Is it Better to Work as an Independent Massage Therapist?

The massage therapy industry is in the middle of a boom. Part of it has to do with new medical research, which continues to show the benefits of massage therapy. Part of it also has to do with the growing popularity of wellness and self-care techniques. A regular massage therapy session is a great way not only to receive great physical benefits, but also to help reduce stress and anxiety. People know this, and are coming out in unprecedented numbers to reap the benefits.

This means that it’s good time to be a massage therapist, or to be considering massage therapy as a career. As massage continues to gain relevance and credibility as an important health and wellness tool, the opportunities for career success in this field will multiply. It deserves to be said up front, however, that wanting to be part of a thriving industry is not enough. The massage therapists that really do well over the long term are always those who have a genuine passion for their work.

But let’s say you’re ready to commit and enroll in a school. Or perhaps you’re already in a program, or have graduation, and are wondering what your first (or next) move is going to be. Are you going to work for a spa or wellness center, and be part of a team? Or are you going to step out on your own and work as a freelance massage therapist?

The benefits of going freelance are tempting. You set your own schedule and prices, and you get to keep all of the money you earn. You can work hard and building a dedicated clientele, and over time, you can do quite well for yourself. You may have heard some success stories of freelance massage therapists who love what they do and earn a very good living doing it. These stories are true.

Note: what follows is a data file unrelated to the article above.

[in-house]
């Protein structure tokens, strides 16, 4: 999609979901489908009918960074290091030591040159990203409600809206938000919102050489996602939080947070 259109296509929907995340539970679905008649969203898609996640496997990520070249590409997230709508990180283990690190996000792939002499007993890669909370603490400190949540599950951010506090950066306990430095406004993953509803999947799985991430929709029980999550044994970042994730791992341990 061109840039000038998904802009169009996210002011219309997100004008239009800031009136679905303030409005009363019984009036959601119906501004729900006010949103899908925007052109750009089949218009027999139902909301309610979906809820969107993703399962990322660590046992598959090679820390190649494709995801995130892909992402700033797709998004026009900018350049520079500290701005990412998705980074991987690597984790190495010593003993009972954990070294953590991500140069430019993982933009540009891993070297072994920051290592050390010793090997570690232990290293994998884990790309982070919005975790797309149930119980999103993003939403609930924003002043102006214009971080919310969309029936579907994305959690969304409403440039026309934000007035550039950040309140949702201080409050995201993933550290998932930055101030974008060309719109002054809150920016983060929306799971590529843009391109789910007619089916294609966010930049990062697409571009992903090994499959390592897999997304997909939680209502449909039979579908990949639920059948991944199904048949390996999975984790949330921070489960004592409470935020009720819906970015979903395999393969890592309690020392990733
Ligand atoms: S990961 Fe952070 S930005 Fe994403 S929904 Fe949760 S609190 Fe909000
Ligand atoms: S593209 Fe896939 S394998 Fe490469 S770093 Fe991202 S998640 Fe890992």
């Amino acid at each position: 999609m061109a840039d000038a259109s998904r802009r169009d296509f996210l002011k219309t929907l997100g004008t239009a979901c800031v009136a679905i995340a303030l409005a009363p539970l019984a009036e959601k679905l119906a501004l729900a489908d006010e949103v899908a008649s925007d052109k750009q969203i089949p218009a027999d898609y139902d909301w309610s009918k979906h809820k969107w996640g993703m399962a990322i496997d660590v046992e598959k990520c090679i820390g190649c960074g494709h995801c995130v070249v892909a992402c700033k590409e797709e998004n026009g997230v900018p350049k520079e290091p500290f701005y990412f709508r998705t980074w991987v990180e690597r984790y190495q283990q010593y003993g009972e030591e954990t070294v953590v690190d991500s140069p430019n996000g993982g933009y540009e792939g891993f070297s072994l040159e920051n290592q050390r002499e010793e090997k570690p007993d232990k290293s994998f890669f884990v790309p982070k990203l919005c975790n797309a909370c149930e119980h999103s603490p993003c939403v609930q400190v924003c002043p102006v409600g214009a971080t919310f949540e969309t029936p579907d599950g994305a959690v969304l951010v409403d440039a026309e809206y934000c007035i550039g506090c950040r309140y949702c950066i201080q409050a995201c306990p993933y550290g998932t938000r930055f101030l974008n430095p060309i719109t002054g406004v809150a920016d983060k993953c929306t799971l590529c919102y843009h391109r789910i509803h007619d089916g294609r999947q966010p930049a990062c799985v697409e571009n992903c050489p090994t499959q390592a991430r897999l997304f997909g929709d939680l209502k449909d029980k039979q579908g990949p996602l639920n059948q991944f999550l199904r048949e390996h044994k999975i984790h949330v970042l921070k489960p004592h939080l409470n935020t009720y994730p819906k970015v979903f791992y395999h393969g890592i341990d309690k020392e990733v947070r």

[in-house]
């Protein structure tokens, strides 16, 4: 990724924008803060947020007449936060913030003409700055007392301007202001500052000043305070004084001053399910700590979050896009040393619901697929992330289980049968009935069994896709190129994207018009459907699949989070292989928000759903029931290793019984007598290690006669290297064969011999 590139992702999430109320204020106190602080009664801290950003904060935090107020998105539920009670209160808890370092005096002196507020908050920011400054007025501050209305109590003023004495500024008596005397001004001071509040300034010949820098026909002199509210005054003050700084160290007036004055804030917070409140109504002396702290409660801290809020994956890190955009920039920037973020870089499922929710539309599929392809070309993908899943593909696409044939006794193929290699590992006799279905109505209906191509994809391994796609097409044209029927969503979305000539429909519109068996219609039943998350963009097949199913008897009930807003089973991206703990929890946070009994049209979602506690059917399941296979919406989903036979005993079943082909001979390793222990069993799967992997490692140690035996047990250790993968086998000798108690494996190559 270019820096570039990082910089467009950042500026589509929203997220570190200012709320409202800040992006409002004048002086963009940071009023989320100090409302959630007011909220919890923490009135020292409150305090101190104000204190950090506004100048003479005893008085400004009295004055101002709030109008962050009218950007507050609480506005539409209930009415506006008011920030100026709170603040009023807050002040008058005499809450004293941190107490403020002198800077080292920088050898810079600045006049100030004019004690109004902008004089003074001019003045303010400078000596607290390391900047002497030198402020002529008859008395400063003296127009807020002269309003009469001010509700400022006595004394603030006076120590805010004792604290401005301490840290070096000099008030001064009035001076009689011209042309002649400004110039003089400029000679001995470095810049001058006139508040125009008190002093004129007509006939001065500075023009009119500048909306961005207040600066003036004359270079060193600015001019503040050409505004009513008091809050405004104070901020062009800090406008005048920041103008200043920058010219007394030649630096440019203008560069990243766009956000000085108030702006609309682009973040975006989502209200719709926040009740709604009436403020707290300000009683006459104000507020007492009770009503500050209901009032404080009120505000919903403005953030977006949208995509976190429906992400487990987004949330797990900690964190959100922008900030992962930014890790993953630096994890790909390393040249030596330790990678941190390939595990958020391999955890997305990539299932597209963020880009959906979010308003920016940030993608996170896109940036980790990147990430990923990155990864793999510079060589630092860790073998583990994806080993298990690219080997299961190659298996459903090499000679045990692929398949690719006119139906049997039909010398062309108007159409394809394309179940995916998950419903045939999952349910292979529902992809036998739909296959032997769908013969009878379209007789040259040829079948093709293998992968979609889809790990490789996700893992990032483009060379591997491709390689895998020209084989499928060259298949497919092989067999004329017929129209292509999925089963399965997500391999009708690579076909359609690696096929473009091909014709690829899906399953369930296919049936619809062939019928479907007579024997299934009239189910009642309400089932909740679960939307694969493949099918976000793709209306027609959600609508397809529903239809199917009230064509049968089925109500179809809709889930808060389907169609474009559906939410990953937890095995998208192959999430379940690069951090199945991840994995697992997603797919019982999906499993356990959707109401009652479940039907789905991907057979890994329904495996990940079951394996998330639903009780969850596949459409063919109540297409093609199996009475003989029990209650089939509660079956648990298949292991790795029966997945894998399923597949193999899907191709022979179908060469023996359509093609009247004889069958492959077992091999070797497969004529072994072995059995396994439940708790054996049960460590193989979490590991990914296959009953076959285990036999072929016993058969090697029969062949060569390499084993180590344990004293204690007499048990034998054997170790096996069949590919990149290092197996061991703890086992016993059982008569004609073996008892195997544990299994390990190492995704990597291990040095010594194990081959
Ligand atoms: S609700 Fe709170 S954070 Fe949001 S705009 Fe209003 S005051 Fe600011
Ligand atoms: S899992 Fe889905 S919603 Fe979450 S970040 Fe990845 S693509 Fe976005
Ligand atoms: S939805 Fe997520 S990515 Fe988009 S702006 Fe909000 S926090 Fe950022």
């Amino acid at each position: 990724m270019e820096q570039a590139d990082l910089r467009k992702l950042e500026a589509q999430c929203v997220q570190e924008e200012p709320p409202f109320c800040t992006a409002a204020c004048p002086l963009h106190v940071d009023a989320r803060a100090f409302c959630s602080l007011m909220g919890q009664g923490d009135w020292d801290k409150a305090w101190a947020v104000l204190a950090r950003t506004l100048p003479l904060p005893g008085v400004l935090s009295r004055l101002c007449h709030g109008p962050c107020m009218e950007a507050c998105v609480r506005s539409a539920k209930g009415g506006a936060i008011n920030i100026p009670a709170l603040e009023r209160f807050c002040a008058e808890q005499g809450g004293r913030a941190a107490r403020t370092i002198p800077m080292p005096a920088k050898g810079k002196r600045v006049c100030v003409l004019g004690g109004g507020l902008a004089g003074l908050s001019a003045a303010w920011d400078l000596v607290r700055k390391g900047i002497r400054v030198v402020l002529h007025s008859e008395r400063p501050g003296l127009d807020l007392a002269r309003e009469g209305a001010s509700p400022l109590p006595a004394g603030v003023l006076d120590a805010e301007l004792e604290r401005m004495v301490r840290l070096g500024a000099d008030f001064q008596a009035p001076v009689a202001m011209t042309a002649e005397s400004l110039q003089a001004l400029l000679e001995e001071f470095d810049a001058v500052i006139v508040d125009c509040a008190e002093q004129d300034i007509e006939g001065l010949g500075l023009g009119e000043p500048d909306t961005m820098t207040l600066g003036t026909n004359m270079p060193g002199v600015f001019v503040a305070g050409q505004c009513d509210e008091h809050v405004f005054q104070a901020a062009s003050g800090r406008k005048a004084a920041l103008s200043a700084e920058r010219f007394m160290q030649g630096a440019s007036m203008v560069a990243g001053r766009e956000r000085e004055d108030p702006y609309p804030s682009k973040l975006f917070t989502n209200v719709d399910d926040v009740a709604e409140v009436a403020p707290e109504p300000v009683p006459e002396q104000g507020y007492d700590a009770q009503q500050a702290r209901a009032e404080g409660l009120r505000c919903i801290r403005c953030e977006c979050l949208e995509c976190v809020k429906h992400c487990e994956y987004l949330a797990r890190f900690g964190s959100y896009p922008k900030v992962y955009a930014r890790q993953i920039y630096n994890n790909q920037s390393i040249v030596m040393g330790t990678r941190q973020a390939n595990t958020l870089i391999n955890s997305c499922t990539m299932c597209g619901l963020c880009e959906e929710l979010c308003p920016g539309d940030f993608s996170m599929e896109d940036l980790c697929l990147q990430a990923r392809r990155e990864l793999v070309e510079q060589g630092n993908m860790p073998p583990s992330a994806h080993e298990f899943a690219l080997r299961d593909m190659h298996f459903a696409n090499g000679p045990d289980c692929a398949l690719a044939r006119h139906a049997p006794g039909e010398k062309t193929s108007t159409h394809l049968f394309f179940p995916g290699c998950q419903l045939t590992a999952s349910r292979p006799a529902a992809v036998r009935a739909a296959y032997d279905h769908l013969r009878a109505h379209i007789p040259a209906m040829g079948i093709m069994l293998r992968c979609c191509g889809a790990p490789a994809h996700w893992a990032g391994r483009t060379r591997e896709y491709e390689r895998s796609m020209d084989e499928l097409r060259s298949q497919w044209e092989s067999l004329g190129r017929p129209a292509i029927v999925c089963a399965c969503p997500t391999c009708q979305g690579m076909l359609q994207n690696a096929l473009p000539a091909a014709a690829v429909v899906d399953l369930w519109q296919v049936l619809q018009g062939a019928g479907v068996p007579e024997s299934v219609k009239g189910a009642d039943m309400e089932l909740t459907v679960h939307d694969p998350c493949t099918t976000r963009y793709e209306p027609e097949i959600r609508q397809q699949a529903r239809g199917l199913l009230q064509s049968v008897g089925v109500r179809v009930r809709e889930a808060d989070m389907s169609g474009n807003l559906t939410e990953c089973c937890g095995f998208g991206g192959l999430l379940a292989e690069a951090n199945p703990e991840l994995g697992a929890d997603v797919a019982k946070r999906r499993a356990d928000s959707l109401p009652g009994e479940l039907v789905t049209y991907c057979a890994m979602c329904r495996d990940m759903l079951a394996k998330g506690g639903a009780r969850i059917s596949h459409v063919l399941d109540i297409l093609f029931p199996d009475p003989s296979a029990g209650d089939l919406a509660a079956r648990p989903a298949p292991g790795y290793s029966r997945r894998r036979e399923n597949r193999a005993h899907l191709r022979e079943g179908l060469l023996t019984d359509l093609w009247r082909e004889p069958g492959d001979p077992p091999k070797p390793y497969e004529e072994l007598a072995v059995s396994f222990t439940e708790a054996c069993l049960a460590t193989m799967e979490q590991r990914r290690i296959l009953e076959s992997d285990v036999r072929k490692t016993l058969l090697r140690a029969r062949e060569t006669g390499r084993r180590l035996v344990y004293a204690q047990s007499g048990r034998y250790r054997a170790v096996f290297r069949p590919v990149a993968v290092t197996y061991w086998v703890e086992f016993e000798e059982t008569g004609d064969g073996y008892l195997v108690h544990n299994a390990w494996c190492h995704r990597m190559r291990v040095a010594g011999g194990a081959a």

But consider the importance of experience, ongoing training, and dedication to the healing art of massage therapy. Many of the most highly-successful freelance therapists have years of experience working in hotels or spas. The truth is that for many new therapists who are just starting out, working with a team of professionals is a good way to gain vital experience and hone your skills. You’re in touch with other therapists every day, and you can share knowledge and techniques. Like any working relationships, some are smoother than others, but the experience is all worthwhile.

Other people are a knack for building their own clientele, and for delivering quality massage. People respond to them right away, and they quickly form a solid reputation. It’s definitely possible to be a good freelancer out of the gate, but it’s not for everyone.

This brings us to a final point, which is that a good massage therapy school will always include “real world” and business knowledge into the coursework. Too often, students enter the field with the technical skills they need, but without any knowledge of the various business choices involved in the career of a massage therapist. That’s definitely something to think about as you choose a school and embark on the beginning of your career in this booming industry.